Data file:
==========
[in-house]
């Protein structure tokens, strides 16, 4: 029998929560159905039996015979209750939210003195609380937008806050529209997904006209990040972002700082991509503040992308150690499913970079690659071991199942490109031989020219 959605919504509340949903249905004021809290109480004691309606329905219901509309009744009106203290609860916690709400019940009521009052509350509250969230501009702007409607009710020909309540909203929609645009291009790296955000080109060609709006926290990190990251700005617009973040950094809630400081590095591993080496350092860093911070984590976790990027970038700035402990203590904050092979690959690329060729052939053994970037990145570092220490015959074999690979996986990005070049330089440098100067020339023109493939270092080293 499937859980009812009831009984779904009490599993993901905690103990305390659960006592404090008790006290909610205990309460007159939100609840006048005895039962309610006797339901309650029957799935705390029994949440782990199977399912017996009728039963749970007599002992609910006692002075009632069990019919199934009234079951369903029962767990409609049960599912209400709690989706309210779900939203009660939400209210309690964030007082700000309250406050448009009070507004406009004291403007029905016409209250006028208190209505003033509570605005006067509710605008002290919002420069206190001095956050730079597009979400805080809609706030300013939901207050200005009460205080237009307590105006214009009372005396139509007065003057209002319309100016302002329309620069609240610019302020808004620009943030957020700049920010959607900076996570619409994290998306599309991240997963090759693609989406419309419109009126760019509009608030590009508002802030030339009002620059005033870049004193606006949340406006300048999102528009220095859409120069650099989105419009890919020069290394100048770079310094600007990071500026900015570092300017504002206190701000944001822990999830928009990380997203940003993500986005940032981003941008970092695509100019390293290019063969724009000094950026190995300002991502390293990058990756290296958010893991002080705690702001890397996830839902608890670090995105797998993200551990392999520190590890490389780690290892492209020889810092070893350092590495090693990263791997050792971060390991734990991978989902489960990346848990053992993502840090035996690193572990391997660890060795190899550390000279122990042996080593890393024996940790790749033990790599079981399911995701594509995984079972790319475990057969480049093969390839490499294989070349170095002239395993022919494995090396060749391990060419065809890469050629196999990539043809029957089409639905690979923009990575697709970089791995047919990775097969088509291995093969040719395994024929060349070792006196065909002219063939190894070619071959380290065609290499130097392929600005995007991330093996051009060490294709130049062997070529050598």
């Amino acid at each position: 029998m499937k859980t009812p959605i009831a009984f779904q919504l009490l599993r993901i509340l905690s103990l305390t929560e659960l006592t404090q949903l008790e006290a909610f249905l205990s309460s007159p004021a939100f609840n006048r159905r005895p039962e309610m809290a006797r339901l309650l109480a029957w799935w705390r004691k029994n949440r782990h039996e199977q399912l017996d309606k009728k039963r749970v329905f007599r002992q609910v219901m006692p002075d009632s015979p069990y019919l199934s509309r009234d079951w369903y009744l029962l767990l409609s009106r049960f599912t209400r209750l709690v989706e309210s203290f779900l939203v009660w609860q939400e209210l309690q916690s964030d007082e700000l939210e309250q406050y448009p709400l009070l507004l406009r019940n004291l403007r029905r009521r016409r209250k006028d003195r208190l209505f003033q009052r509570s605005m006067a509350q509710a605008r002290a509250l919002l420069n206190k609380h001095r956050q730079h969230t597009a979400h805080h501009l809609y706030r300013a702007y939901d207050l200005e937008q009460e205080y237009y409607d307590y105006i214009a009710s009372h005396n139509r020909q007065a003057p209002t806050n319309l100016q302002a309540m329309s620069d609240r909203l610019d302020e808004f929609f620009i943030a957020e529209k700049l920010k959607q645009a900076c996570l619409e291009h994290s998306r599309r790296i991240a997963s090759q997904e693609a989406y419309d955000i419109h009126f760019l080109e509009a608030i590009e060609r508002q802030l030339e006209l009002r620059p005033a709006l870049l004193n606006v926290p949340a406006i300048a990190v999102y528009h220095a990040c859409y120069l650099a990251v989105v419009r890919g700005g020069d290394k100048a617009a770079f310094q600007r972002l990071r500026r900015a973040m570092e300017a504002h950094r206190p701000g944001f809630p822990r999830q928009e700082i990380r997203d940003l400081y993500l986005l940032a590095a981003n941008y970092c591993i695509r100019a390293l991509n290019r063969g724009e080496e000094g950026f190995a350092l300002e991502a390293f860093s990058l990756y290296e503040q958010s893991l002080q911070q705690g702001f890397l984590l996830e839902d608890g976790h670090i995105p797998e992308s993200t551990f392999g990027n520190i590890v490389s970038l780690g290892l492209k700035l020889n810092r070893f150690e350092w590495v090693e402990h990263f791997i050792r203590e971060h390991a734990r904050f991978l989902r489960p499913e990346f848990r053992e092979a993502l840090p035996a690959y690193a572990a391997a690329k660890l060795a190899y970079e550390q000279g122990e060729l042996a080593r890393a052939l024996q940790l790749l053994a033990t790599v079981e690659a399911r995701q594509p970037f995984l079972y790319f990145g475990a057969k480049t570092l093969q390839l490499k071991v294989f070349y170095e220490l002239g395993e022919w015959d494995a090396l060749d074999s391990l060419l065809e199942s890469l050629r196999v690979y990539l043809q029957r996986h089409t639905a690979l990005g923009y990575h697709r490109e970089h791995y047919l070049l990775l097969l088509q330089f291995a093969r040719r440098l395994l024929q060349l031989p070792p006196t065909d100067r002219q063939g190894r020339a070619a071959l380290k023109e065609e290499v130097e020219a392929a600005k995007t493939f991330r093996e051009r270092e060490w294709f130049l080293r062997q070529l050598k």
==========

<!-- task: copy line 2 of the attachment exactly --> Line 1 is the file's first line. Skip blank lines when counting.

């Protein structure tokens, strides 16, 4: 029998929560159905039996015979209750939210003195609380937008806050529209997904006209990040972002700082991509503040992308150690499913970079690659071991199942490109031989020219 959605919504509340949903249905004021809290109480004691309606329905219901509309009744009106203290609860916690709400019940009521009052509350509250969230501009702007409607009710020909309540909203929609645009291009790296955000080109060609709006926290990190990251700005617009973040950094809630400081590095591993080496350092860093911070984590976790990027970038700035402990203590904050092979690959690329060729052939053994970037990145570092220490015959074999690979996986990005070049330089440098100067020339023109493939270092080293 499937859980009812009831009984779904009490599993993901905690103990305390659960006592404090008790006290909610205990309460007159939100609840006048005895039962309610006797339901309650029957799935705390029994949440782990199977399912017996009728039963749970007599002992609910006692002075009632069990019919199934009234079951369903029962767990409609049960599912209400709690989706309210779900939203009660939400209210309690964030007082700000309250406050448009009070507004406009004291403007029905016409209250006028208190209505003033509570605005006067509710605008002290919002420069206190001095956050730079597009979400805080809609706030300013939901207050200005009460205080237009307590105006214009009372005396139509007065003057209002319309100016302002329309620069609240610019302020808004620009943030957020700049920010959607900076996570619409994290998306599309991240997963090759693609989406419309419109009126760019509009608030590009508002802030030339009002620059005033870049004193606006949340406006300048999102528009220095859409120069650099989105419009890919020069290394100048770079310094600007990071500026900015570092300017504002206190701000944001822990999830928009990380997203940003993500986005940032981003941008970092695509100019390293290019063969724009000094950026190995300002991502390293990058990756290296958010893991002080705690702001890397996830839902608890670090995105797998993200551990392999520190590890490389780690290892492209020889810092070893350092590495090693990263791997050792971060390991734990991978989902489960990346848990053992993502840090035996690193572990391997660890060795190899550390000279122990042996080593890393024996940790790749033990790599079981399911995701594509995984079972790319475990057969480049093969390839490499294989070349170095002239395993022919494995090396060749391990060419065809890469050629196999990539043809029957089409639905690979923009990575697709970089791995047919990775097969088509291995093969040719395994024929060349070792006196065909002219063939190894070619071959380290065609290499130097392929600005995007991330093996051009060490294709130049062997070529050598």